Even in patients diagnosed with a psychotic disorder, not all hallucinations can be considered negative. For instance, Benjamín (1989) reported a group of chronic schizophrenic patients integrated the voices they heard into their daily lives. They maintained interpersonal relationships with these voices that were adaptive and helpful. Similarly, Miller et al. (1993) reported that some patients with chronic hallucinations reported pleasant voices that could be integrated into their social life. In contrast, in hallucinations associated with first-occurrence psychotic experiences, 80% of them do not persist (Linscott & van Os, 2013). The extensive discussion on the characteristics of hallucinations (content, frequency, or persistence) and their associated consequences is especially relevant in this regard (Escher et al., 2002; Honig et al., 1998). If the content is unpleasant, and/or they are frequent and persistent, they would create anxiety and discomfort. This would eventually form a destructive communication pattern between the subject and their hallucinations.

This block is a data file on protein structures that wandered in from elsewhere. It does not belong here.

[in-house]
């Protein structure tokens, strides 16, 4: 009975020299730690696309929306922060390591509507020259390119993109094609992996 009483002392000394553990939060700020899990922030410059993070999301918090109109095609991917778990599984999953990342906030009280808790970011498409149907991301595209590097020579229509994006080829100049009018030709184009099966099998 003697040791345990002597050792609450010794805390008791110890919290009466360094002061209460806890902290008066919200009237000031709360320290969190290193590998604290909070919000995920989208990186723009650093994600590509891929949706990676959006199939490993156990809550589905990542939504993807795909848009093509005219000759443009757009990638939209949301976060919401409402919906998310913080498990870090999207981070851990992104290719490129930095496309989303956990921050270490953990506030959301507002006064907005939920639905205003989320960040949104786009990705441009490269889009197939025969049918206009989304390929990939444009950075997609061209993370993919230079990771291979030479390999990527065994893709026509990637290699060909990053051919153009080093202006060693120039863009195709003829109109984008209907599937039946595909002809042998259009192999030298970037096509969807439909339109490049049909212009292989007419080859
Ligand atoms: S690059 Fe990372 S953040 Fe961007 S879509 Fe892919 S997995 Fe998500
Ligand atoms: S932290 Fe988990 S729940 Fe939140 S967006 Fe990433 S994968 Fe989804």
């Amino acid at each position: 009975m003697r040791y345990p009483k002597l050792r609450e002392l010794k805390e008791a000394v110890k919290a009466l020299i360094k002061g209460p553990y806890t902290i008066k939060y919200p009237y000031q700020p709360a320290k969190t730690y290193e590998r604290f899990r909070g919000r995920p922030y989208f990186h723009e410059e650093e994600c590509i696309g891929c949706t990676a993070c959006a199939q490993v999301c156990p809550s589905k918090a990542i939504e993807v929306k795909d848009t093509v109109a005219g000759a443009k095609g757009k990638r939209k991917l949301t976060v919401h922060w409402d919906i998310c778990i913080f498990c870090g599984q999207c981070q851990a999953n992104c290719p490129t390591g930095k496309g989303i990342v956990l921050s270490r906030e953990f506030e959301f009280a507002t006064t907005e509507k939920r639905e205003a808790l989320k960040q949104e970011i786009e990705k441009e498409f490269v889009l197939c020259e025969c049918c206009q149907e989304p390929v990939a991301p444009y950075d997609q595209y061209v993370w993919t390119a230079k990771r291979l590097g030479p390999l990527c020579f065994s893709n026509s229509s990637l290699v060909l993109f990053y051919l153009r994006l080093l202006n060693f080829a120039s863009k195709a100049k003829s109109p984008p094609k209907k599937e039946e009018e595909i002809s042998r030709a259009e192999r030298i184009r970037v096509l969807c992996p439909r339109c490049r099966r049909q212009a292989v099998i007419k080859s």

It might be useful to recall psychologist Julian Jaynes’ theory developed in his controversial 1976 publication, The Origin of Consciousness in the Breakdown of the Bicameral Mind (Jaynes, 1976). The discussions of his thesis have been pervasive for decades. A simple summary is worth including here. 1) Through the analysis of ancient texts of different cultural origins, the author demonstrated that the concept of mind or consciousness did not exist until approximately 1000 B.C.; 2) Humanity’s mental functioning between 10,000 and 1000 B.C. corresponded to what Jaynes called the “bicameral mind,” where the left hemisphere of the brain developed speech, as we have known since the nineteenth century, and the right hemisphere developed hallucinations. The auditory hallucinations were deciphered as ancient gods’ voices that would guide or order the behavior of our pre-conscious predecessors. 3) About 3,000 years ago in 1000 B.C., humanity learned to develop consciousness as a “learned cultural ability” after some catastrophic natural events and major changes in the character of religions. There would be remnants of the bicameral mind in our times, and schizophrenic auditory hallucinations could be one of those. Jaynes supported his theory with the available knowledge on neuroscience in the 1970s. Recent decades have seen impressive growth in this field that may allow new discussions either for or against Jaynes’ hypothesis. Robert Olin (1999) raised the possibility of new neuroimaging techniques contributing to support Jaynes’ ideas. He cited a couple of papers that could reinforce Jaynes’ assumptions. Lennox et al. (1999) found through neural activity mapping that auditory hallucinations occurred in various parts of the right hemisphere of a right-handed schizophrenic patient. Similar findings were reported by Dierks et al. (1999), as they proved that primary auditory areas were involved in auditory hallucinations. Sher (2000) later insisted that new neuroimaging techniques could help support Jaynes’ theories. Recent revisions of the bicameral mind theory have updated its contributions to neuroscience (Cavana et al., 2007). It remains a heuristic concept in evolutionary biology (Vallortigara & Rogers, 2020). Jaynes' contribution to the theory of consciousness supports our proposal regarding how hallucinations should be considered, since it suggests that hallucinations are part of our nature and not a sign of psychopathology or dysfunction.